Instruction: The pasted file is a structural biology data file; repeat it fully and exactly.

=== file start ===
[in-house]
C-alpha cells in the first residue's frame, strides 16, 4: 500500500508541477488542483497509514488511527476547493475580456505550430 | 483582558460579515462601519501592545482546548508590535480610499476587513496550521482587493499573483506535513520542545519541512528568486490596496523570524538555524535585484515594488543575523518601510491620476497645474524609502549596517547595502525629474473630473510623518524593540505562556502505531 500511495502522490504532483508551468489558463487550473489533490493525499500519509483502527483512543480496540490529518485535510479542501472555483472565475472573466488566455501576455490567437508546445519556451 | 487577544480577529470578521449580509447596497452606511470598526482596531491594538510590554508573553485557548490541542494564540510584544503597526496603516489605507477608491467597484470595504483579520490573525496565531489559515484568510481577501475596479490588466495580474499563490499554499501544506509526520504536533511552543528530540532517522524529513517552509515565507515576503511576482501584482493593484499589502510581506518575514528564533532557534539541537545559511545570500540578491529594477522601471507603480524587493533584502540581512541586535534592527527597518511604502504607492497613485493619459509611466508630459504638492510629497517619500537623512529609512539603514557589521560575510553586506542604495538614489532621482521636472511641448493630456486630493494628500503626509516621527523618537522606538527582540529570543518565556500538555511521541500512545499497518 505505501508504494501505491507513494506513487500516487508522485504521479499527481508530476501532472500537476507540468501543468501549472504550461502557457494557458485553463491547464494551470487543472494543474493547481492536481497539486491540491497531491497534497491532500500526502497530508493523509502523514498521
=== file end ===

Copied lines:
[in-house]
C-alpha cells in the first residue's frame, strides 16, 4: 500500500508541477488542483497509514488511527476547493475580456505550430 | 483582558460579515462601519501592545482546548508590535480610499476587513496550521482587493499573483506535513520542545519541512528568486490596496523570524538555524535585484515594488543575523518601510491620476497645474524609502549596517547595502525629474473630473510623518524593540505562556502505531 500511495502522490504532483508551468489558463487550473489533490493525499500519509483502527483512543480496540490529518485535510479542501472555483472565475472573466488566455501576455490567437508546445519556451 | 487577544480577529470578521449580509447596497452606511470598526482596531491594538510590554508573553485557548490541542494564540510584544503597526496603516489605507477608491467597484470595504483579520490573525496565531489559515484568510481577501475596479490588466495580474499563490499554499501544506509526520504536533511552543528530540532517522524529513517552509515565507515576503511576482501584482493593484499589502510581506518575514528564533532557534539541537545559511545570500540578491529594477522601471507603480524587493533584502540581512541586535534592527527597518511604502504607492497613485493619459509611466508630459504638492510629497517619500537623512529609512539603514557589521560575510553586506542604495538614489532621482521636472511641448493630456486630493494628500503626509516621527523618537522606538527582540529570543518565556500538555511521541500512545499497518 505505501508504494501505491507513494506513487500516487508522485504521479499527481508530476501532472500537476507540468501543468501549472504550461502557457494557458485553463491547464494551470487543472494543474493547481492536481497539486491540491497531491497534497491532500500526502497530508493523509502523514498521